Why can explain this? Perhaps it’s just me, but it seems like our ability as a society to conduct calm, rational and productive dialogue has gone totally out the window. But, to be completely honest, this is a whole other discussion for another time.

For the time being, here are some practical strategies, tips and general guidelines both female bodybuilders (and I do know for a fact that a small handful of real-life FBBs regularly read my blog!) and avid fans of female bodybuilders can follow when dealing with negativity directed against our collective interests.

1. Negativity is inevitable and will probably never go away

This is a difficult reality to deal with, but unfortunately it’s true. I’m sure many of you have heard this popular catchphrase before:

Haters gonna hate.

Sound familiar? It should. Basically, the colloquial expression “haters gonna hate” means your critics are going to criticize you regardless of who you are, what you’ve done, or what you plan on doing. Celebrities, politicians, athletes, powerful business leaders and nearly everyone who puts themselves out there in the public domain will experience “hate” from someone.

I should hurry up and say that “hate” is a strong word, as our mothers have all pointed out to us before. While there are disturbed people out there who truly hate certain others (and have very dangerous ill intentions toward them), most of the “hate” I’m referring to is more of a “dislike.” Most of the negativity thrown toward a female bodybuilder on a Facebook conversation thread is not “hate speech.” I wouldn’t categorize it that way.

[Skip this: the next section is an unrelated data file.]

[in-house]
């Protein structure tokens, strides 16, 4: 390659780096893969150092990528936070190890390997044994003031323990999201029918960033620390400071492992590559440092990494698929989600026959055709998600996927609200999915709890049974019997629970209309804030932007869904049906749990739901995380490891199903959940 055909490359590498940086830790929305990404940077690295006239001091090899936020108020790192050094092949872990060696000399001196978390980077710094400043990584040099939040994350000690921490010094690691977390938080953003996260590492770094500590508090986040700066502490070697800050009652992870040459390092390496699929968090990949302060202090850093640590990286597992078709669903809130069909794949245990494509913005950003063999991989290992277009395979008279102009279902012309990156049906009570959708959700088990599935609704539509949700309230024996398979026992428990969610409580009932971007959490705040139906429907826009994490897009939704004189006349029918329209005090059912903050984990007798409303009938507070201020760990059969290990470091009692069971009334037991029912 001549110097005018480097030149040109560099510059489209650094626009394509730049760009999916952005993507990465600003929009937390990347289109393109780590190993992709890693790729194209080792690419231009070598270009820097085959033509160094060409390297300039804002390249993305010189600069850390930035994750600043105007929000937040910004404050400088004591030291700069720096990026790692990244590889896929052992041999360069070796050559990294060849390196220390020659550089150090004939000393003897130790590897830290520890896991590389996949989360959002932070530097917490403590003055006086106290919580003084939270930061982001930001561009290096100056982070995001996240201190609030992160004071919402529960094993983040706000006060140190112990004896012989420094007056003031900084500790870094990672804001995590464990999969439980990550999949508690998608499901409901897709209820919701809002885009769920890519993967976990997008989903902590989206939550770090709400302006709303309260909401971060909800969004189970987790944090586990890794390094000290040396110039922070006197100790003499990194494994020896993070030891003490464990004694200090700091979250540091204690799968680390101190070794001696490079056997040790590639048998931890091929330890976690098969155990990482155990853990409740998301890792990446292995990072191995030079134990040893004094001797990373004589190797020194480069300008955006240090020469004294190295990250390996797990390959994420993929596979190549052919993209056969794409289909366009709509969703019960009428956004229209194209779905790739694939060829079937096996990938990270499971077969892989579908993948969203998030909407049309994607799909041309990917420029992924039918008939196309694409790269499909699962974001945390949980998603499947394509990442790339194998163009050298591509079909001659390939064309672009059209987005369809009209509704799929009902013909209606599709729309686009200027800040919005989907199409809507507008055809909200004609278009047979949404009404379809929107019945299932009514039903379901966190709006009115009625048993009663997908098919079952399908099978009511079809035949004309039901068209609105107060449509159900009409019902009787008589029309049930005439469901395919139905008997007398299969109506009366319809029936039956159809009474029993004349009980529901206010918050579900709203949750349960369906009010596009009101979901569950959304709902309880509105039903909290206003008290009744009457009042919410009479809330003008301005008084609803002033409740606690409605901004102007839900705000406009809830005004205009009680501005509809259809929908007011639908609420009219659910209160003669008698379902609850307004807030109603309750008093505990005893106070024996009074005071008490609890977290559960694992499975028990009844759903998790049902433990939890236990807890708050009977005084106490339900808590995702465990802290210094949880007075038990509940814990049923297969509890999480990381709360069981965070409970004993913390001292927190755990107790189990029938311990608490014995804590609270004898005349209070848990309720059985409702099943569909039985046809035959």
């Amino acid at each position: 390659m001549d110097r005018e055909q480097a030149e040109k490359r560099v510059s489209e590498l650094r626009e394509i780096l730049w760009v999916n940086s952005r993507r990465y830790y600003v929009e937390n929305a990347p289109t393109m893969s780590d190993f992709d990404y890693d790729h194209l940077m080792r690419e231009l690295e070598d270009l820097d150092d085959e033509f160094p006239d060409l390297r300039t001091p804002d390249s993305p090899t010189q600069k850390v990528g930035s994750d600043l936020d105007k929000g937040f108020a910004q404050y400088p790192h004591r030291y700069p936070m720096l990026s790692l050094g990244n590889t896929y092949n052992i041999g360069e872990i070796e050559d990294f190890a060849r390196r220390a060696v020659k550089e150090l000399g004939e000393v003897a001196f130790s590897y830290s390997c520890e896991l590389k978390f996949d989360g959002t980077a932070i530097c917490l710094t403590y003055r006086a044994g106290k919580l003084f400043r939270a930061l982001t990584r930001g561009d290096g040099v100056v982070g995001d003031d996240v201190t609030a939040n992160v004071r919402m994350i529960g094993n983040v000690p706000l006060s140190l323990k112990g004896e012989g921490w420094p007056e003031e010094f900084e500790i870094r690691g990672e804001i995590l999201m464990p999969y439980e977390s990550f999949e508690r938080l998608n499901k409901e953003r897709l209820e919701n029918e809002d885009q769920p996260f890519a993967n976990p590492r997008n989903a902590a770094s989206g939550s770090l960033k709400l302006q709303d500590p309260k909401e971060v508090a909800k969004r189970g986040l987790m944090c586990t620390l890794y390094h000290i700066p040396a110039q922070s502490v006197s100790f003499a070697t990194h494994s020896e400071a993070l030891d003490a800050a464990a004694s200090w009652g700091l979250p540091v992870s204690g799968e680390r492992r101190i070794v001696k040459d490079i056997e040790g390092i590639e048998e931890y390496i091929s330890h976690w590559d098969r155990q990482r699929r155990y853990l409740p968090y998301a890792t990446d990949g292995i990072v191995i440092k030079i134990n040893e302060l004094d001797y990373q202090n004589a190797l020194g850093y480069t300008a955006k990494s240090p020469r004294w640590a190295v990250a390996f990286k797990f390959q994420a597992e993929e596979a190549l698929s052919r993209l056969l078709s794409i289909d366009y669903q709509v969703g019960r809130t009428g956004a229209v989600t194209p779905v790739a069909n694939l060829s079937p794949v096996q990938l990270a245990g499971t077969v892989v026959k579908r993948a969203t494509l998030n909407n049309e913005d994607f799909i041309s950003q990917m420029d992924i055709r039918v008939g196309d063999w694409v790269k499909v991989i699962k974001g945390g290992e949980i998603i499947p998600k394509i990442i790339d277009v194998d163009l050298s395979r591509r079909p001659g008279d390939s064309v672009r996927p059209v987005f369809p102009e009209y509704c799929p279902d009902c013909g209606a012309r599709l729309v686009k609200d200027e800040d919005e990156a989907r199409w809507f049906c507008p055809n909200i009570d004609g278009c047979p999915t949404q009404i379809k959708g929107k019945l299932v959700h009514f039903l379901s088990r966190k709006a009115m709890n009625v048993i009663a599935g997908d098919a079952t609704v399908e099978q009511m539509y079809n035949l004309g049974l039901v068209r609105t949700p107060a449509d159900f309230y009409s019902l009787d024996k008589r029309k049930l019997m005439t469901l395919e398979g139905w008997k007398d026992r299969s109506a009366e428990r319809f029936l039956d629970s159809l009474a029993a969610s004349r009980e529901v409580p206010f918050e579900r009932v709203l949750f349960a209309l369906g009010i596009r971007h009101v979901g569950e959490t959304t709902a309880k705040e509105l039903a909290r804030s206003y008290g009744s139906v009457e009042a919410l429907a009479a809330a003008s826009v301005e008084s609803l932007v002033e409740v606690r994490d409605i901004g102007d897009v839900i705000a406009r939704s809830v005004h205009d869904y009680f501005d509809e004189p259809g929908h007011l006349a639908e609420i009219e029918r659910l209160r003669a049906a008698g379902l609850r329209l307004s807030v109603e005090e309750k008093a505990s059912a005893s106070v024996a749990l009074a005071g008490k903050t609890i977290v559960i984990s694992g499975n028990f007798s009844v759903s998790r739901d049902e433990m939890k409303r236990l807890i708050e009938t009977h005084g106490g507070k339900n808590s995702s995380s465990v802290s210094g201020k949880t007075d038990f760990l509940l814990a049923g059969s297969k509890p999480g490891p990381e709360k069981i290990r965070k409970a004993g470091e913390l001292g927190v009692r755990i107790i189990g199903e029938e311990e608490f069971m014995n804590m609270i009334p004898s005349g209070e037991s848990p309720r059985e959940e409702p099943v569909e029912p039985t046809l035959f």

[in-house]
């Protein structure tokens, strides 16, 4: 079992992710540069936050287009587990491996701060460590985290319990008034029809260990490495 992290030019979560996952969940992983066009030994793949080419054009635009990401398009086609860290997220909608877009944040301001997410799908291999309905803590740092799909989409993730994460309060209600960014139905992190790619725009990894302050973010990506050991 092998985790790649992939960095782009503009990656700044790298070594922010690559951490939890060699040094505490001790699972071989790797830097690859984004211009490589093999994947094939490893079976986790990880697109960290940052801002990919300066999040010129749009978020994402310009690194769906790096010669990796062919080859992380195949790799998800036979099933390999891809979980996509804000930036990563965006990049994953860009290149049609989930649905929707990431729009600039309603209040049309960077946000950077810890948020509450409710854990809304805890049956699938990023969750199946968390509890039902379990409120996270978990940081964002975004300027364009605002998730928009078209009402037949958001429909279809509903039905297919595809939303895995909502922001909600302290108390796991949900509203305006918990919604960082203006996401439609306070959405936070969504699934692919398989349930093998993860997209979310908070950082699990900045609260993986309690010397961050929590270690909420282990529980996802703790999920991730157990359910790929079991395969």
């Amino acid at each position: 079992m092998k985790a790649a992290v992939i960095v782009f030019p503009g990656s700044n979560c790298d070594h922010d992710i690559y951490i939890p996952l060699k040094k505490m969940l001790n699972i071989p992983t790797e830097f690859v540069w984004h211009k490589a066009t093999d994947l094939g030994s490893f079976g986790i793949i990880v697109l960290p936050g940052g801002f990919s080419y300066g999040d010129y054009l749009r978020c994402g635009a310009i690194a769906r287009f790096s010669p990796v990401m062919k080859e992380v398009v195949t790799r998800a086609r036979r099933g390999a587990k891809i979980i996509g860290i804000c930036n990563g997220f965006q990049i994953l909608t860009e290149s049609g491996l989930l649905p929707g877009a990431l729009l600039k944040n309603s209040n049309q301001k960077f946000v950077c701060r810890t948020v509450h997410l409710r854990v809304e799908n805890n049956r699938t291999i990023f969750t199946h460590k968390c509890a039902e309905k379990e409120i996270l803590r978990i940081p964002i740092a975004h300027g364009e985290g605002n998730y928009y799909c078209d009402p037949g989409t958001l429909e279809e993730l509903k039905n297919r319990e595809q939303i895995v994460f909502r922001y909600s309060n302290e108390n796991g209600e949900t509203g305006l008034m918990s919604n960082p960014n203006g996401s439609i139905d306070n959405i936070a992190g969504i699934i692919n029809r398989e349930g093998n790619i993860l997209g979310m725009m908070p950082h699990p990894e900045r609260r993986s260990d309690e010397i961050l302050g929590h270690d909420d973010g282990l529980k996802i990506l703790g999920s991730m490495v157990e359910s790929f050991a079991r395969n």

Erica Cordie showing off her triceps while wearing a gorgeous white dress.

Erica Cordie showing off her triceps while wearing a gorgeous white dress.

But feelings of disgust, distrust, suspicion, jealousy, envy and betrayal are par for the course for any celebrity, regardless of who they are or what they’ve actually done to garner this negativity. It’s going to happen. It sucks, but it happens and there’s no use in denying it or crossing your fingers and hoping it will miraculously go away.

It won’t. Sorry.

Haters gonna hate. It sucks. But you have no choice but to grit your teeth and live with it.

Now that we’ve established this fact, let’s move on to my next point…

2. You don’t have to personally respond to every bit of negativity

It’s tempting to respond to a bigoted comment with an equally bigoted one of your own. My recommendation is that you don’t do that. Try to avoid becoming the attacker yourself even after you’ve been the victim of an attack.

Even though the popular adage “fight fire with fire” is perfectly appropriate to certain areas of life, it simply isn’t always the most prudent strategy. If negativity is inevitable and will probably never go away (as we previously discussed above), then why fight against it? Why fight against every little attack that comes your way? Why pull yourself into battles that will make you lose your temper and could potentially ruin your day?